After any home sealing project, have a heating and cooling technician check to make sure that your combustion appliances (gas- or oil-fired furnace, water heater, and dryer) are venting properly. For additional information on Indoor Air Quality (IAQ) issues related to homes, such as combustion safety: Learn More
In houses with forced-air heating and cooling systems, ducts are used to distribute conditioned air throughout the house. In a typical house, however, about 20 percent of the air that moves through the duct system is lost due to leaks and poorly sealed connections. The result is higher utility bills and difficulty keeping the house comfortable, no matter how the thermostat is set.
Because some ducts are concealed in walls and between floors, repairing them can be difficult. However, exposed ducts in attics, basements, crawlspaces, and garages can be repaired by sealing the leaks with duct sealant (also called duct mastic). Do not use duct tape! Duct tape will not hold up throughout the years of extreme temperatures. In addition, insulating ducts that run through spaces that get hot in summer or cold in winter (like attics, garages, or crawlspaces) can save significant energy. An R-value of 6 is recommended. Learn More
Lighting and Appliances
Energy used for lighting and appliances can account for half of your home's total utility bill. ENERGY STAR qualified products, such as refrigerators, dishwashers, electronic equipment, light fixtures, and compact fluorescent lights (CFL’s) can significantly reduce energy costs. A “Smart Strip” multi-outlet surge protector will turn off electronic accessories such as VCR’s, DVD players, and surround- sound systems or computer equipment when not in use. An energy efficient water heater can also reduce your utility bills.
When buying an appliance, remember that it has two price tags: what you pay to take it home and what you pay for the energy and water it uses. ENERGY STAR qualified appliances incorporate advanced technologies that use 10–50% less energy and water than standard models. The money you save on your utility bills can more than make up for the cost of a more expensive but more efficient ENERGY STAR model.
ENERGY STAR qualified lighting provides bright, warm light but uses about 75% less energy than standard lighting, produces 75 percent less heat, and lasts up to 10 times longer.
FACT: The energy used in the average home can be responsible for more than twice the greenhouse gas emissions of the average car. When you use less energy at home, you reduce greenhouse gas emissions from power plants and help protect our environment from the risks of global climate change. Click here to find Energy Star rated products.
Heating and Cooling -
Improving Heating and Cooling Systems
As much as half of the energy used in your home goes to heating and cooling. So making smart decisions about your home's heating, ventilating, and air conditioning (HVAC) system can have a big effect on your utility bills — and your comfort. Take these steps to increase the efficiency of your heating and cooling system.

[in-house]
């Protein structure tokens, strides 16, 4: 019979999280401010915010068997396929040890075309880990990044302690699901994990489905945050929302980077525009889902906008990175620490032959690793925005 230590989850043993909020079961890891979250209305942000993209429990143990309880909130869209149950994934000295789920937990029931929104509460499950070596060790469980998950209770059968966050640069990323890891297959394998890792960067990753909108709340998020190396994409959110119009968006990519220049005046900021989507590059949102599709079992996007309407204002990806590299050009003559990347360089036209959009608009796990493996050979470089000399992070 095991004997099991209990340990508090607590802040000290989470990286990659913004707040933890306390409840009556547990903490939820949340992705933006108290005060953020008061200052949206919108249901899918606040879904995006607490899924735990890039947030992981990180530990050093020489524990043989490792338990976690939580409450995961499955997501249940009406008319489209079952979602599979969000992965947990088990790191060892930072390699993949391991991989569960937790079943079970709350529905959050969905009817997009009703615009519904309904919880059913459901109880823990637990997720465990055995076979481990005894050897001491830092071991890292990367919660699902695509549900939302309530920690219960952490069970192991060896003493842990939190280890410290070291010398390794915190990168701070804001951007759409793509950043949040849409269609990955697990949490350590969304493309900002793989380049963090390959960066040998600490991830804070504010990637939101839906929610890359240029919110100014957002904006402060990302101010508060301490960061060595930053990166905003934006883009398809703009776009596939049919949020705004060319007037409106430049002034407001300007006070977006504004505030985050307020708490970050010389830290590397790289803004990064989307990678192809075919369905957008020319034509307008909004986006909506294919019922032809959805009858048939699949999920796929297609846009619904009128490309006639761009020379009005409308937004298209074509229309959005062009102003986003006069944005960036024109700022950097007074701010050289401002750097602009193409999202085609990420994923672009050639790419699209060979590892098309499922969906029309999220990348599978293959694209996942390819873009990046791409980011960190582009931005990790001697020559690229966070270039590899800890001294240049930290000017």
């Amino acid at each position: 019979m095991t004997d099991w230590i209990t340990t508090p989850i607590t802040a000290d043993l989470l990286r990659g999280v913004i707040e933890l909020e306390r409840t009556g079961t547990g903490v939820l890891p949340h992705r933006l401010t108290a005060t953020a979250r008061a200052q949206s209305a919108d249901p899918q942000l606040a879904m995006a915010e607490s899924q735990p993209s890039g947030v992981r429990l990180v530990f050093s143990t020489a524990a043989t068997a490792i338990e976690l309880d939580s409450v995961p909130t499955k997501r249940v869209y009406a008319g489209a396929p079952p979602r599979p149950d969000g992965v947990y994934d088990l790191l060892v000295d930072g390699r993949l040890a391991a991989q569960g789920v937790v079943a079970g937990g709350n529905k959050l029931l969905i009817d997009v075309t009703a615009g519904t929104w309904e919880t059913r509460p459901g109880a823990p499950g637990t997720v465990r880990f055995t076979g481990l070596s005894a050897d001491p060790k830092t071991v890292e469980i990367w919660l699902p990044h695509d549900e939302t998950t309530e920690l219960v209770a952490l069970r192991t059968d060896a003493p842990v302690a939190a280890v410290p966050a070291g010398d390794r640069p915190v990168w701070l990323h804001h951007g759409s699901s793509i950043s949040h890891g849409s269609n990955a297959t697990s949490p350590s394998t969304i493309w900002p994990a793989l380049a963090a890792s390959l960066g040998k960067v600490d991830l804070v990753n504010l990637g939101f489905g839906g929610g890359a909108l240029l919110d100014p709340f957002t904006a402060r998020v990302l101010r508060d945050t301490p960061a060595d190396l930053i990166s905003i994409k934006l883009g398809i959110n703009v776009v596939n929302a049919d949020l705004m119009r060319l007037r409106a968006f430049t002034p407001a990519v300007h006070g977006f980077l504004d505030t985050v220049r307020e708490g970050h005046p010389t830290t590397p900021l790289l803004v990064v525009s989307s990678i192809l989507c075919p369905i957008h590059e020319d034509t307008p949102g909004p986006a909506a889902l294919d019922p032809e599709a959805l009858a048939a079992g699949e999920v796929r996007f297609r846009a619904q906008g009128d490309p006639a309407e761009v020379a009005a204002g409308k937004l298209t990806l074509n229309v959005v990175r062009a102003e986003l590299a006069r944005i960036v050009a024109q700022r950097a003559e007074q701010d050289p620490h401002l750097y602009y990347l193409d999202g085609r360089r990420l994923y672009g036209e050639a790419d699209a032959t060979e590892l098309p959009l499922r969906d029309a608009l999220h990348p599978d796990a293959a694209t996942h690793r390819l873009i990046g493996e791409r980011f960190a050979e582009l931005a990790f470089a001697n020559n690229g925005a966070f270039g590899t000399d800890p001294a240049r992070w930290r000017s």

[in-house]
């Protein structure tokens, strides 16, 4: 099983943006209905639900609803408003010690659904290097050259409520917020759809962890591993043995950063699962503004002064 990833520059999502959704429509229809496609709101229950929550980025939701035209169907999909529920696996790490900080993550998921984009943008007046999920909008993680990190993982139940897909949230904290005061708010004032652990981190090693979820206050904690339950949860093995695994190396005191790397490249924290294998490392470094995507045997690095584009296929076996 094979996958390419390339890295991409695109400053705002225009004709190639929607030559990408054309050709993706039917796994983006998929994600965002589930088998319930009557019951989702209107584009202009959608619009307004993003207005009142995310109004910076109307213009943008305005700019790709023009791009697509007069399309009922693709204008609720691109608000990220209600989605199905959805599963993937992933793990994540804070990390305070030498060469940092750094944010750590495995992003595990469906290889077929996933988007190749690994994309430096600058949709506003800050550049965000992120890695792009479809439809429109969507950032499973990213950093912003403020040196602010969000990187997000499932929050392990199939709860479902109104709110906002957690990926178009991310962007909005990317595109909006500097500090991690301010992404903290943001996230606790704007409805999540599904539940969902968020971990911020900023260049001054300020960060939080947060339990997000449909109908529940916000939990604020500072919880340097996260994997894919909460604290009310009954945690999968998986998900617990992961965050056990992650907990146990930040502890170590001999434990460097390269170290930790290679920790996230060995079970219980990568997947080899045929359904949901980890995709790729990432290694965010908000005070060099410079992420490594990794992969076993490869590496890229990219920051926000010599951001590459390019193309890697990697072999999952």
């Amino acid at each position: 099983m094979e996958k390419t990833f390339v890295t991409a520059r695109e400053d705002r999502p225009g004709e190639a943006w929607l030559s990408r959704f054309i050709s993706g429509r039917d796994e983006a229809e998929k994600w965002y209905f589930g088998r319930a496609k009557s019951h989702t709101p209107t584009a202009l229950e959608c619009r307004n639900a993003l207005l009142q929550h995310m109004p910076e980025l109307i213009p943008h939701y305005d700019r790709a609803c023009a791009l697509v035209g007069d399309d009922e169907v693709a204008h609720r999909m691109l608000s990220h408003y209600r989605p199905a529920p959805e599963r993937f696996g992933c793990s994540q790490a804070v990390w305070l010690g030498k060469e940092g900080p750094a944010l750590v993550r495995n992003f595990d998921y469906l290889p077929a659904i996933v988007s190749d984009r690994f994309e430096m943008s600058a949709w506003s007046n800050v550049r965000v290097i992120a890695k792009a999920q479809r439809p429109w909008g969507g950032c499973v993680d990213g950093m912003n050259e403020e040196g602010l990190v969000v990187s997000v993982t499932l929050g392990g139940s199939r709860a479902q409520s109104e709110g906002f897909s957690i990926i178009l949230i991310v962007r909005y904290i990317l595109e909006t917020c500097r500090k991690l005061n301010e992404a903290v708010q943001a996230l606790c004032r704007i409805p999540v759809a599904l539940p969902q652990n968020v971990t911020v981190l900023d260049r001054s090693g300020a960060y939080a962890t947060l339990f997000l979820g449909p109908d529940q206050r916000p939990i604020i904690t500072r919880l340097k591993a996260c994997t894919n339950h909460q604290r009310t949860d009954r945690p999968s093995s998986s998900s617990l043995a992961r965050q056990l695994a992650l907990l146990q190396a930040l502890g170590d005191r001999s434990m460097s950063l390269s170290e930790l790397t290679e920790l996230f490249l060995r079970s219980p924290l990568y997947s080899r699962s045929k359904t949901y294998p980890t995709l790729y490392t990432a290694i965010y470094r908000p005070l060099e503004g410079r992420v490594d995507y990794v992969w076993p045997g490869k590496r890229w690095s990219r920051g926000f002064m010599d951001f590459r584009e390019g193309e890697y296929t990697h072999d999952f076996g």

Inspect heating and cooling equipment annually or as recommended by the manufacturer. If you have a forced-air furnace, check your filters and replace them as needed. Generally, you should change them about once every month or two, especially during periods of high usage. Have a professional check and clean your equipment once a year.
Check your ductwork for dirt streaks, especially near seams. These indicate air leaks, and they should be sealed with a duct mastic. Insulate any ducts or pipes that travel through unheated spaces. An insulation R-Value of 6 is the recommended minimum.
If your HVAC equipment is more than 10 years old or not keeping your house comfortable, you should have it looked at by a professional HVAC contractor. If it is not performing efficiently or needs upgrading, consider replacing it with an energy-efficient heat pump. Installed correctly, these high-efficiency heating and cooling units can save over 20% on your heating and cooling costs. But before you invest in a new HVAC system, make sure that you have addressed the big air leaks in your house and the duct system. Sometimes, these are the real sources of problems rather than your HVAC equipment.
Remember that getting the proper size and a quality installation is essential to getting the most from your new equipment. When replacing HVAC equipment, bigger doesn't always mean better. If the unit is too large for your home, you will be less comfortable and might actually have higher utility bills. Oversized equipment will operate in short run cycles, not allowing the unit to reach efficient operation and remove humidity from the air — resulting in an uncomfortable home. Your contractor should determine the right size for your HVAC equipment by using ACCA/ANSI Manual J or an equivalent sizing calculation tool that takes into account specific information about your home.